Do what you do best and let technology do the rest Technology has transformed our lives. Virtually every school and classroom is connected. Why then, has it not transformed education? Consider these five ways educators can begin to optimize classroom technology and rethink its use. • See technology as a complement rather than a replacement • Embrace its creation potential over consumption function • Encourage design and personalized learning over standards and outcomes • Celebrate the journey toward digital competence over curriculum improvement • Focus on tech-pedagogy over product usage Learn how to let technology cultivate student autonomy, creativity, and responsibility while focusing on lessons that hone higher-order and critical thinking skills. “Dr. Zhao continues to push educators’ thinking by taking a serious examination of the role technology has played in education. The struggles he lays out are challenges educators try to overcome on an almost daily bases. The new thinking in this book needs to be read by those in the classroom and leaders alike.” Steven W. Anderson, Author Content Curation: How to Avoid Information Overload, @web20classroom This book masterfully address the issues related to technology integration in schools. Dr. Zhao artfully navigates through the misconception of technology as the ultimate solution to the challenges of teaching. Jared Covili, Author of Going Google and Classroom in the Cloud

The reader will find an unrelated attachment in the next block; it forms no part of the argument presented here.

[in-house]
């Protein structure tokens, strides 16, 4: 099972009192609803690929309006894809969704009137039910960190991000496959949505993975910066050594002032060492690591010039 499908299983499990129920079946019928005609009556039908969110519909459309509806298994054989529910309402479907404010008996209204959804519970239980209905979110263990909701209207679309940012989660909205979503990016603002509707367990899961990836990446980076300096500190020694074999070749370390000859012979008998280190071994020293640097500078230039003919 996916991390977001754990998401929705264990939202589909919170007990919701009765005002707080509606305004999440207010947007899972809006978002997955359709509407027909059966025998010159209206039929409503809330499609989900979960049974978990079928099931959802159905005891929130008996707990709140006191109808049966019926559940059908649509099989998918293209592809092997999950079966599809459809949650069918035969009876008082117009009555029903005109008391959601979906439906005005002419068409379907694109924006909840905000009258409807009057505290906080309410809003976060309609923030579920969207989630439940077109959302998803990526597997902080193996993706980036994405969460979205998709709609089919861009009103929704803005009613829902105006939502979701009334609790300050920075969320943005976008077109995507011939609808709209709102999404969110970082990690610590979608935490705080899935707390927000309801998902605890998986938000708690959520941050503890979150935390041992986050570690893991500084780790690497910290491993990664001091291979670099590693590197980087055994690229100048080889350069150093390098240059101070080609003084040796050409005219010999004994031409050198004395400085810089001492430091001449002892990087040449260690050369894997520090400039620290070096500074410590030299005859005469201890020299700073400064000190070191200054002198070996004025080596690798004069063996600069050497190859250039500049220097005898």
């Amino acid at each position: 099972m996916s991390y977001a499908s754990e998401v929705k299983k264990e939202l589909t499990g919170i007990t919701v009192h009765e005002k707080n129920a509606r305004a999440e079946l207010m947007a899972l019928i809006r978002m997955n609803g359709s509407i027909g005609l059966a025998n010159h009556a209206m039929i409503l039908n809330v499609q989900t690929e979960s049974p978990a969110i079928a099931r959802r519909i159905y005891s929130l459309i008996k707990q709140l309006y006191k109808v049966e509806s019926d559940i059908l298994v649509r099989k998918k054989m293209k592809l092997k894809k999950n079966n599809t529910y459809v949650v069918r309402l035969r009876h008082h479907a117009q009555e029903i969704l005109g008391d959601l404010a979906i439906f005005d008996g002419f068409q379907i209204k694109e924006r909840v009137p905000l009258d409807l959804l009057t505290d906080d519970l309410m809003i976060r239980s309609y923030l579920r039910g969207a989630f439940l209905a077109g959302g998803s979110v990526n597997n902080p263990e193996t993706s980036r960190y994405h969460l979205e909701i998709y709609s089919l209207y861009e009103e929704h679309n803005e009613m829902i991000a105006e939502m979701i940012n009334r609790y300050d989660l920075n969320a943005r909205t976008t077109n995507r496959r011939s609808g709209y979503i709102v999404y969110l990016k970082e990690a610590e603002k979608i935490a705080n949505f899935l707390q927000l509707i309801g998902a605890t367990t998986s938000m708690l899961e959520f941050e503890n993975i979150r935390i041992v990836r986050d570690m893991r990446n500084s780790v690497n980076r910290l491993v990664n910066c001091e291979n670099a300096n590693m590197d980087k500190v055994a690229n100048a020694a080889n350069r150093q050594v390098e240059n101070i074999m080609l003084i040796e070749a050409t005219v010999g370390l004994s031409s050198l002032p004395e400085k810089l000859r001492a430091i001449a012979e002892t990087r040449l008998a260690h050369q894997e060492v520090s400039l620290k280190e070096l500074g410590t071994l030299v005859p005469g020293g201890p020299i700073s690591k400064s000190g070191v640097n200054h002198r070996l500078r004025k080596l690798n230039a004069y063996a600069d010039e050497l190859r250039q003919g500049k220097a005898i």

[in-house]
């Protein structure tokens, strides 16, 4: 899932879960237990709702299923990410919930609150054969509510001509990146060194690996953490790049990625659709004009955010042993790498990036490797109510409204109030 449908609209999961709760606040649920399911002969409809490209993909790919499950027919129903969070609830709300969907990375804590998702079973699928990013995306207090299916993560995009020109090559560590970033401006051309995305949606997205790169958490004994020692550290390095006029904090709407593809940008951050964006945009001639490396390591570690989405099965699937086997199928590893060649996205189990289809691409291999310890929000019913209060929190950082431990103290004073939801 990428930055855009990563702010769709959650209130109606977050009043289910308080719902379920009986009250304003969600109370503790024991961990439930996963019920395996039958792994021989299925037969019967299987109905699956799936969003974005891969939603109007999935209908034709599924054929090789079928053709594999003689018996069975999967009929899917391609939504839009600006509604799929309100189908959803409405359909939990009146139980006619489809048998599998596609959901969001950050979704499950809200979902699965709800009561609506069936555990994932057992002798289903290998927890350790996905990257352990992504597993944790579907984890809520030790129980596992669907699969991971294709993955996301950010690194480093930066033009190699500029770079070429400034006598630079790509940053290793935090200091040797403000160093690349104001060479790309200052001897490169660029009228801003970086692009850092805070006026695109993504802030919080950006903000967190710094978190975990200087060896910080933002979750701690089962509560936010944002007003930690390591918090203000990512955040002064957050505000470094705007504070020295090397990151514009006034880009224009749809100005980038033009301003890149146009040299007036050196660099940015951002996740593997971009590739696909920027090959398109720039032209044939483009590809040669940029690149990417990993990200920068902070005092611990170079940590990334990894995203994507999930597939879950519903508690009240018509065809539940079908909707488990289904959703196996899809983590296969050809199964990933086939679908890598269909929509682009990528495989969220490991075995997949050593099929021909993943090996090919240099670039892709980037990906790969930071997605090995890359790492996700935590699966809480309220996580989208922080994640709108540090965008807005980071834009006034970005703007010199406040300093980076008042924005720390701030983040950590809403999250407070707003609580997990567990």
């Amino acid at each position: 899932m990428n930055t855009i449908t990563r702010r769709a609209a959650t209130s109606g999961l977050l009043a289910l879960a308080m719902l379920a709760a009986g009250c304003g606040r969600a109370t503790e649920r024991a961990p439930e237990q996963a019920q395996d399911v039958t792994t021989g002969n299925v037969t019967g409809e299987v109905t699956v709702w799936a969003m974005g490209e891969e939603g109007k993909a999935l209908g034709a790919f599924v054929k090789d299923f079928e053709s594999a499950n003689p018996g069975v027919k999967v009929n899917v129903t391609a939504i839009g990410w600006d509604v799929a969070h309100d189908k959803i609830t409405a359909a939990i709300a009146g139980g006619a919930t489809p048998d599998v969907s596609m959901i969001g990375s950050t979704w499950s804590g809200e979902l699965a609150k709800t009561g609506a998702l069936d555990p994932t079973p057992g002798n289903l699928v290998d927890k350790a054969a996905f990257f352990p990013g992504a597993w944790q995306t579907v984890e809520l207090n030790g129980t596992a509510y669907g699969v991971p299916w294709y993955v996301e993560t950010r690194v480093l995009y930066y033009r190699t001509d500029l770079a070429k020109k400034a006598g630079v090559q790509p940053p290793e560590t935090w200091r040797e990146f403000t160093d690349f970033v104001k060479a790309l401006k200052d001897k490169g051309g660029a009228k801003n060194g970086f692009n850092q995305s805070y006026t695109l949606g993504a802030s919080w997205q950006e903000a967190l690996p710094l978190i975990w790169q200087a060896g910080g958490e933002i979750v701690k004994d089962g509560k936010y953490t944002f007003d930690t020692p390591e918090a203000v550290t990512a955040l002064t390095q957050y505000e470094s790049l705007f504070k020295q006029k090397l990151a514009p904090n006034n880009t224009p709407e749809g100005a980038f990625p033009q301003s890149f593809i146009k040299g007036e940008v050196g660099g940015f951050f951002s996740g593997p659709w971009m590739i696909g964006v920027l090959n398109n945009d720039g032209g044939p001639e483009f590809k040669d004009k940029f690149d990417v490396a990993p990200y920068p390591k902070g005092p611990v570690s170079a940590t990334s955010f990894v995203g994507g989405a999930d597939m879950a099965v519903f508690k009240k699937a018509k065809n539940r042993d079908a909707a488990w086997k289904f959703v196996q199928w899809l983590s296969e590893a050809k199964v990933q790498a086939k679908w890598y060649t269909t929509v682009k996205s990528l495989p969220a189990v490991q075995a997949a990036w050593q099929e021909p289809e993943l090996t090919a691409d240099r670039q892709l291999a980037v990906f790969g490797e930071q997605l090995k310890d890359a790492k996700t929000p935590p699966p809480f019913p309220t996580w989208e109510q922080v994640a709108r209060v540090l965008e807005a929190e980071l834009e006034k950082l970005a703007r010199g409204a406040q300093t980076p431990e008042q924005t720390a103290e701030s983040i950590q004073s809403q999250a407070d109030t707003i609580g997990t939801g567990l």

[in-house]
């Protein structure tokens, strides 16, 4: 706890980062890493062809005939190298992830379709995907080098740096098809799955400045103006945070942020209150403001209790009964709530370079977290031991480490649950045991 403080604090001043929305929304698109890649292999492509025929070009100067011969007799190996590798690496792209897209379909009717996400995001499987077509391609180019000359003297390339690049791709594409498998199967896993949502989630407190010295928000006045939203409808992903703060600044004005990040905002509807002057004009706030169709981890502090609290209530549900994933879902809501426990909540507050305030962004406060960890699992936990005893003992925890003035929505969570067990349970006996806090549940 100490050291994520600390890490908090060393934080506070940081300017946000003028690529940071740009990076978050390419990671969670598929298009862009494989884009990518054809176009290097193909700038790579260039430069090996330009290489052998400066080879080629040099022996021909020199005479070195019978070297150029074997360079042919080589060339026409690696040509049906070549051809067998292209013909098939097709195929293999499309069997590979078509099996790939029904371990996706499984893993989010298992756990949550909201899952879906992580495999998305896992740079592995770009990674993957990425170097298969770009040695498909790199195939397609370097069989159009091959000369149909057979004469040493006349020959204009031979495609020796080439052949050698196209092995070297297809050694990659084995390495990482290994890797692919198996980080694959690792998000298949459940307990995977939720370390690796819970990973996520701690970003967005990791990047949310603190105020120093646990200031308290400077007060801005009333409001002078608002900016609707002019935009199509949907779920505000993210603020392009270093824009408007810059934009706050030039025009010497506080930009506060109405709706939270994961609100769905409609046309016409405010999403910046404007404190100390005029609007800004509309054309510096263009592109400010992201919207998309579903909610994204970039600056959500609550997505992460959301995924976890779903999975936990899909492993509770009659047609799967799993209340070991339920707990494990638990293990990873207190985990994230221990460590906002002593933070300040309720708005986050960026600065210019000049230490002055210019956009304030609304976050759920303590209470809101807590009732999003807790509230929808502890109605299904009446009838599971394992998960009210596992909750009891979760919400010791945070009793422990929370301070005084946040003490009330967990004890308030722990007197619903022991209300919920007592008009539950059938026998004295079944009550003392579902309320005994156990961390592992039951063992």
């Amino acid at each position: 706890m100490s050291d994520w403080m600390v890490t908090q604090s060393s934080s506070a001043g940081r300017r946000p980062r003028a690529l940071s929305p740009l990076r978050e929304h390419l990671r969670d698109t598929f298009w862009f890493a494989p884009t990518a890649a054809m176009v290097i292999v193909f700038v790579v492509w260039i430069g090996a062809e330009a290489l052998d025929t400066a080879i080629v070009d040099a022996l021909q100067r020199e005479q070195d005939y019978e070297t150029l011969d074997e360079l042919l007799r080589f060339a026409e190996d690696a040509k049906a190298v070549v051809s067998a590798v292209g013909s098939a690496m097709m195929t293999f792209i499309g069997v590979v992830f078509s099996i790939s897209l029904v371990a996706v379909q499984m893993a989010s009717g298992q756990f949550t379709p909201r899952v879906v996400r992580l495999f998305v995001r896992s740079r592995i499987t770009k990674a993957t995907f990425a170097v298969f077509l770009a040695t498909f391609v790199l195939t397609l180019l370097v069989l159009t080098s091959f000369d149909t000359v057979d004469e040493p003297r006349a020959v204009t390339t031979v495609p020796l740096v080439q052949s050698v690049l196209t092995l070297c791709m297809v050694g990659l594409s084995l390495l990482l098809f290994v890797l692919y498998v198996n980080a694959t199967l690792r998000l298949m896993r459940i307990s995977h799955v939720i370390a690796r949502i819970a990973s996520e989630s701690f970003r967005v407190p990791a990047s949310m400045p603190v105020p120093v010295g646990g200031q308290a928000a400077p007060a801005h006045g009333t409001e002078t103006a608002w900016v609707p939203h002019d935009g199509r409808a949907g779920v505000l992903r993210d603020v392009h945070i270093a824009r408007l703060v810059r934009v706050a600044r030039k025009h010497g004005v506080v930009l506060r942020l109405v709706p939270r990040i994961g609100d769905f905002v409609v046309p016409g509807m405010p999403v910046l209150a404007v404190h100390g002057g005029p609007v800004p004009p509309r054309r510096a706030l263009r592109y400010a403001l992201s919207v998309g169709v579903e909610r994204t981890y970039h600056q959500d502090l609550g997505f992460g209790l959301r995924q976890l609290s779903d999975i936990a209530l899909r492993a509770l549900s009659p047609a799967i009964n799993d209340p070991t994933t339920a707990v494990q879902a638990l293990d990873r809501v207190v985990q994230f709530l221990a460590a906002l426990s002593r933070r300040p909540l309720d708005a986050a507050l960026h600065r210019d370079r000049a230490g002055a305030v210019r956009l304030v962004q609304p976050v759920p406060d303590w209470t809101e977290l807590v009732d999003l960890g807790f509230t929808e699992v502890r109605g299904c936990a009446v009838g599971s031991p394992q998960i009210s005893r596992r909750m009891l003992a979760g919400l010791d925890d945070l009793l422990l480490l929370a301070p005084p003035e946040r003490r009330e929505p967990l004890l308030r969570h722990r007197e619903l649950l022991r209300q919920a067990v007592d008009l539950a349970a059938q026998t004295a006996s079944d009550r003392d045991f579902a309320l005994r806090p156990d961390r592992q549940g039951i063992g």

The Wrong Relationship Between Technology and Teachers : Complementing in an Ecosystem Versus Replacing in a Hierarchy
The Wrong Relationship Between Technology and Teachers: Complementing in an Ecosystem Versus Replacing in a Hierarchy

Will classroom TV replace teachers?

James Montagnes raised this question in his article that appeared in the Eugene Register-Guard on December 16, 1954. The question was very timely since the 1950s was a time of unprecedented development of television. The percentage of American homes that had television sets jumped dramatically from 5% in 1950 to 87% in the end of the 1950s (Sterling & Kittross, 1990). In his article, Montagnes reported a large-scale experiment in Canada in which fifth, sixth, seventh, and eighth graders in 200 schools watched TV programs on current ...

  • Loading...
locked icon

Sign in to access this content

Get a 30 day FREE TRIAL

  • Watch videos from a variety of sources bringing classroom topics to life
  • Read modern, diverse business cases
  • Explore hundreds of books and reference titles